Inside some of the ordinary-looking houses in downtown Fairbanks are hidden log cabins dating from the city's earliest days. There are also bits of area history hidden inside some of the larger commercial building around the borough. Here ae a few examples:
Big Dipper Ice Arena on Lathrop Street - The Big Dipper, owned by the Fairbanks North Star Borough, started life as a World War II aircraft hanger at Tanacross. The airstrip there was used by the U.S. Army as part of the Northern Staging Route, the series of airfields through which military aircraft were ferried from the U.S. to the Soviet Union during World War II. After WWII ended, the hanger was seldom used. In 1968 it was dismantled and moved to Fairbanks, where it was reassembled and turned into an ice skating venue.
Arctic Bowl bowling alley on Cowles Street - The core of this building was originally the Weeks Field hanger for Pan American Airlines. It was built in 1933 by Pacific Alaska Airways (a subsidiary of Pan Am). Later it was used by Northern Consolidated Airways, and then served as a bus barn for Northern Overland Company.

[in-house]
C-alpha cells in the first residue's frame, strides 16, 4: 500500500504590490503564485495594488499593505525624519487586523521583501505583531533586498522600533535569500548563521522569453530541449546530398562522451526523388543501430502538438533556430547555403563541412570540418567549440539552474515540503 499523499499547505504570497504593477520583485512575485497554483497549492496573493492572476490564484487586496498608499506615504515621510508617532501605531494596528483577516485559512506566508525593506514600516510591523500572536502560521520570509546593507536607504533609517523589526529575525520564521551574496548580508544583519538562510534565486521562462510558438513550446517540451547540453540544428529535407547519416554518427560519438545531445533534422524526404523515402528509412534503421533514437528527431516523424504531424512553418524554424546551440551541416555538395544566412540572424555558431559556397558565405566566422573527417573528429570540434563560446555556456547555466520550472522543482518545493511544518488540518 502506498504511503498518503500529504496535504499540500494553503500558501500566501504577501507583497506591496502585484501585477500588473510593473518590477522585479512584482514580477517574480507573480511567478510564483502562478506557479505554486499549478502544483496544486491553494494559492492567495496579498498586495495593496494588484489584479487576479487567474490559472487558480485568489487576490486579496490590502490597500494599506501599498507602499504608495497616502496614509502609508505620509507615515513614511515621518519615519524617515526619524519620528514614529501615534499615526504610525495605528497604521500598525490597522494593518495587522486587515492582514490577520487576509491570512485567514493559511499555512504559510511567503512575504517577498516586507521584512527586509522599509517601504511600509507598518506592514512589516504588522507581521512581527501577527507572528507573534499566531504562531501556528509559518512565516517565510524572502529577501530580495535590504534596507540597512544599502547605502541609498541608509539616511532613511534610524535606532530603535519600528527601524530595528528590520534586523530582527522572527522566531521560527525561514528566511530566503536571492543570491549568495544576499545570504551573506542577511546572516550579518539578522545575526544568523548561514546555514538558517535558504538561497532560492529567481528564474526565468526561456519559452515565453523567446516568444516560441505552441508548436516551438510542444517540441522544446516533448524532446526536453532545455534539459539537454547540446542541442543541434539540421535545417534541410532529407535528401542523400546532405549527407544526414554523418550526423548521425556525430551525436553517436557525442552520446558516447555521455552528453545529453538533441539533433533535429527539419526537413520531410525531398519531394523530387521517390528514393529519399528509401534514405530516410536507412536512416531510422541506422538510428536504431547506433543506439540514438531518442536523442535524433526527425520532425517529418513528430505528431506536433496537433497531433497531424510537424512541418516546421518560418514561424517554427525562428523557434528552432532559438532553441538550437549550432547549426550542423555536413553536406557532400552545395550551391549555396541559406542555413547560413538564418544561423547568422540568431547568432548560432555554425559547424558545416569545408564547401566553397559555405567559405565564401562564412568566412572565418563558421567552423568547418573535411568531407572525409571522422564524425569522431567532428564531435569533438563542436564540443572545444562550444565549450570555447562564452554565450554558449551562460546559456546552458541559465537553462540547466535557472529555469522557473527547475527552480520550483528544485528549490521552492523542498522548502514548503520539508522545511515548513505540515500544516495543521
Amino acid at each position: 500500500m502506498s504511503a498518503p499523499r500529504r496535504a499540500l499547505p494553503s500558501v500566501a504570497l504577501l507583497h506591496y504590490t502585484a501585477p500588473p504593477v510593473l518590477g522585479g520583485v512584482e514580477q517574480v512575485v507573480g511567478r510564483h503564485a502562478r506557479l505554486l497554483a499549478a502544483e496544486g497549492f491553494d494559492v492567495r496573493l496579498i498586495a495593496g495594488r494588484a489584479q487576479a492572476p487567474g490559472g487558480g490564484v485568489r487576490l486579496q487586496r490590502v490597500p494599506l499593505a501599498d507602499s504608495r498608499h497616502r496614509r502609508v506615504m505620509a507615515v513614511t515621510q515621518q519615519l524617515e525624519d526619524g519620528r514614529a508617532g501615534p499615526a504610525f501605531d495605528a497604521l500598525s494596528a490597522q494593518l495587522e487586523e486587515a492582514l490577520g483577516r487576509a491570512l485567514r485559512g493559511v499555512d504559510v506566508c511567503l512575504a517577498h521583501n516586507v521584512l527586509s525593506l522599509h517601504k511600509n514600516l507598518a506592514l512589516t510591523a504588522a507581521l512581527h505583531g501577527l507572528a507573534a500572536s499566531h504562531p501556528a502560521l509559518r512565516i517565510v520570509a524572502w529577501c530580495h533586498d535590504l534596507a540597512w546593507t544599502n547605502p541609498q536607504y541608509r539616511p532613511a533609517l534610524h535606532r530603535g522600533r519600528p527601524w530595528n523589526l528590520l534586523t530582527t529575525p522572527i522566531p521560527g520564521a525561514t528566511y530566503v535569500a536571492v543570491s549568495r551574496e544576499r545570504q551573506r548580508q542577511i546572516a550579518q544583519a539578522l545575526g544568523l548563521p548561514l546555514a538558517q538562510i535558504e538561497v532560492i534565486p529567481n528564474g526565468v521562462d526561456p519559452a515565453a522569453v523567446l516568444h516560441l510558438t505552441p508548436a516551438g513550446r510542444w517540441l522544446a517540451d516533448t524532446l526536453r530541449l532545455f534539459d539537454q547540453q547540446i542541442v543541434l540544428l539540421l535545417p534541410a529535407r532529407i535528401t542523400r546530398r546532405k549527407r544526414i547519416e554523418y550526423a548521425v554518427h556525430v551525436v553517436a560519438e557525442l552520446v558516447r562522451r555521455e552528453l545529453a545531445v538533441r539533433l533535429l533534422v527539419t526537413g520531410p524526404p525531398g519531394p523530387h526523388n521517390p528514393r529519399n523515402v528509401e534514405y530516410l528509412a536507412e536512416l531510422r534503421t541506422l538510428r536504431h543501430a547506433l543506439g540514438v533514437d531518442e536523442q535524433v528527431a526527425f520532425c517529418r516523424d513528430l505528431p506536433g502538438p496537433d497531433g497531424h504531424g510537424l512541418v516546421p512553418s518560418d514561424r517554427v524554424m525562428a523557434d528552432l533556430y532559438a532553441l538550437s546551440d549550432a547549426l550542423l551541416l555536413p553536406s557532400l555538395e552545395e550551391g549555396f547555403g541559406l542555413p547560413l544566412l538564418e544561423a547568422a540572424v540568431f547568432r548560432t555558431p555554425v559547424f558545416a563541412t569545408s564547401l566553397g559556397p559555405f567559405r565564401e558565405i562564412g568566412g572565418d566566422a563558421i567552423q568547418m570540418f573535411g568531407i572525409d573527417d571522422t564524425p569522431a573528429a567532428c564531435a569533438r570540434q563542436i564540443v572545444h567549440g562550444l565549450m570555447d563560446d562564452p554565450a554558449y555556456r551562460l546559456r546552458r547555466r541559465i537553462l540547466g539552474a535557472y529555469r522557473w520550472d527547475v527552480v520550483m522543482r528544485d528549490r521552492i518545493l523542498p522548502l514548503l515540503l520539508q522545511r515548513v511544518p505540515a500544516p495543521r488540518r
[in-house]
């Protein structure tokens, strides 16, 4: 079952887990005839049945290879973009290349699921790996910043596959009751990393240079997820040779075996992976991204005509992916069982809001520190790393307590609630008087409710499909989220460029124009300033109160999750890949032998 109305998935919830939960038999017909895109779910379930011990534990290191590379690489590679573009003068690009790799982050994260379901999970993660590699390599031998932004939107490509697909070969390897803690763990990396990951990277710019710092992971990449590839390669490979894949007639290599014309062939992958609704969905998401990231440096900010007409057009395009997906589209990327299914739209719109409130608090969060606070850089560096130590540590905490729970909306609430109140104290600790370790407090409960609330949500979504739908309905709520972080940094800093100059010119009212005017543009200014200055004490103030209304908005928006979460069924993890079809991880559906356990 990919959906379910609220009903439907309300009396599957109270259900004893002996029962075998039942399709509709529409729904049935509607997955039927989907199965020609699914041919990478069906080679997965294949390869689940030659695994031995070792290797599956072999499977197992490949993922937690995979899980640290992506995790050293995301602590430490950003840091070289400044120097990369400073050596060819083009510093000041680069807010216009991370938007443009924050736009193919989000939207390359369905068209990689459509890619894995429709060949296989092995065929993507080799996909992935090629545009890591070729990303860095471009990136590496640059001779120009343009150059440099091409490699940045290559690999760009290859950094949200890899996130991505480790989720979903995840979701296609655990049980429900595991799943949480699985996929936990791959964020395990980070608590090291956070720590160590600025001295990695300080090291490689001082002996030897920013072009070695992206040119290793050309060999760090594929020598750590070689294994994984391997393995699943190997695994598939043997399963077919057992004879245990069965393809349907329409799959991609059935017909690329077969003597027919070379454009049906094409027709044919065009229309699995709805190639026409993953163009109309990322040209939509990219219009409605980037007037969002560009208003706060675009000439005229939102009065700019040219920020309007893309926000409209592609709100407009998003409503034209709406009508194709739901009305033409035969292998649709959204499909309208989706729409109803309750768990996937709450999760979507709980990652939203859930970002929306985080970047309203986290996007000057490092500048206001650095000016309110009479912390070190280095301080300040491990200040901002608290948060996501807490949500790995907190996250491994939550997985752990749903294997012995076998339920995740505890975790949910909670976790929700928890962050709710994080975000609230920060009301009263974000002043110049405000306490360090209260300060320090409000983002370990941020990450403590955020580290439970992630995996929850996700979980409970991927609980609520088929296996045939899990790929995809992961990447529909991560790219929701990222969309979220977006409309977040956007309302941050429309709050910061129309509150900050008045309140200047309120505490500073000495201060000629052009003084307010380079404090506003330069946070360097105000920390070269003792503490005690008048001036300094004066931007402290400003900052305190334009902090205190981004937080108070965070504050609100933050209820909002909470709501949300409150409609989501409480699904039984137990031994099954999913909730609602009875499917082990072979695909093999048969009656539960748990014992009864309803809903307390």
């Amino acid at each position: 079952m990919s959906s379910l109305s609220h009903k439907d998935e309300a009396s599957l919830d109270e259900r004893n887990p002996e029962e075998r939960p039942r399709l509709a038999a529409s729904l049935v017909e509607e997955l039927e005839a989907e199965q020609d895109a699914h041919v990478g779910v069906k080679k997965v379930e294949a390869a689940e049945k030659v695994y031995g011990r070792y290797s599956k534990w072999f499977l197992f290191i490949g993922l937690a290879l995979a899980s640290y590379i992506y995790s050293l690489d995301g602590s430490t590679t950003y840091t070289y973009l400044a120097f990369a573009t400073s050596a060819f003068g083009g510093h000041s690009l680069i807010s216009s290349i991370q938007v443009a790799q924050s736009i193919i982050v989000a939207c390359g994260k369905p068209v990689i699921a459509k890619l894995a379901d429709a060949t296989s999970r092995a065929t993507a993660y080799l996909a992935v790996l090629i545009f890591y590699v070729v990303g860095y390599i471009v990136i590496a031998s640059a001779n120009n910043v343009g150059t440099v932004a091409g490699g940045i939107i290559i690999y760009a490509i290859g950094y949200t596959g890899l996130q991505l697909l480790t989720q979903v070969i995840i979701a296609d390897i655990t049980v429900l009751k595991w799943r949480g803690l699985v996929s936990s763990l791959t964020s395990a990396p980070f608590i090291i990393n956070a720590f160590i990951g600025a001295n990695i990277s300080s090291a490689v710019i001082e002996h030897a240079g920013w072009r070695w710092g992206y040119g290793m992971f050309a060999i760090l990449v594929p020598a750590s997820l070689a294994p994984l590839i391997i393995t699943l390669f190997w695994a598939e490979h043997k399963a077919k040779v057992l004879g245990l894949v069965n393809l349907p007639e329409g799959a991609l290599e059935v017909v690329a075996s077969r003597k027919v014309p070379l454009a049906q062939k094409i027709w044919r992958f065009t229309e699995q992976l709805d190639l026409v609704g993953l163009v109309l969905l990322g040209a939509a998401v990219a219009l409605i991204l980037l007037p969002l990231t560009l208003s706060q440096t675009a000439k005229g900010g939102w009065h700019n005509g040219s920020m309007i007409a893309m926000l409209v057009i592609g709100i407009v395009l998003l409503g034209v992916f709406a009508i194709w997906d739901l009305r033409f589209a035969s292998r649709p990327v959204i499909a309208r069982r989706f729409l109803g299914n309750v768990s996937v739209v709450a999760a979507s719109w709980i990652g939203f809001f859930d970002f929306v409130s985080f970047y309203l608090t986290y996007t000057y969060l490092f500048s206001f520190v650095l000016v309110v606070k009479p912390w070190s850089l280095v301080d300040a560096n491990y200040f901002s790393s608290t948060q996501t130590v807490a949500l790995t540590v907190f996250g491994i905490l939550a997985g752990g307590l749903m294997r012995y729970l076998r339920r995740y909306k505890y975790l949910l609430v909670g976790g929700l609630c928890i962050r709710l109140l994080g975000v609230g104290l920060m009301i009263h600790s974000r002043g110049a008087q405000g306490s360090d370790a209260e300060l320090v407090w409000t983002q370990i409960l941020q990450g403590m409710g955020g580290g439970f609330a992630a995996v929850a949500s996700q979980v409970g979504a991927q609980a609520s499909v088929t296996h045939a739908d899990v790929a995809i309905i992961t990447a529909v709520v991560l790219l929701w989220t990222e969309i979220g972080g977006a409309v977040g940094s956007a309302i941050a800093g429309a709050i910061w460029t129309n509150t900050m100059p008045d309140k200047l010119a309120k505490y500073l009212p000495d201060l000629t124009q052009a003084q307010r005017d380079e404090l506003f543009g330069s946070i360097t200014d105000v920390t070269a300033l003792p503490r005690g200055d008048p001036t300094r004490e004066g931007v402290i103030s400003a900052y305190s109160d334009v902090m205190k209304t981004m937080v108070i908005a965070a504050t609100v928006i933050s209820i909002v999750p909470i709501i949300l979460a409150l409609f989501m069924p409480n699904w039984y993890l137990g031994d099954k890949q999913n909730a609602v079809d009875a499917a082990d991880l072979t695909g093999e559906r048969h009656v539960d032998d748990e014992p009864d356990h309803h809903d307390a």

Denali State Bank on Illinois Street -
This used to be the addition (built in 1951) to St. Joseph’s hospital. The original hospital building was torn down in 1973. The addition (which sat empty for many years) was converted into office space in the 1980s and eventually became the headquarters for Denali State Bank.
Silver Gulch Brewery in Fox. - Before the brewery took over the building it was the Fox Roadhouse. Before that it was the Max Rede General Mercantile Store, and before that the Fox Gulch House (wine, liquor and cigars) and Dining Room. It was originally a two-story log building (built in about 1905) but was eventually covered by sheet metal siding. Additions and changes over the years altered the building's appearance, but if you knew where to look you could still see parts of the original structure peeking through. With all the changes in recent years I’m not sure anything original is left.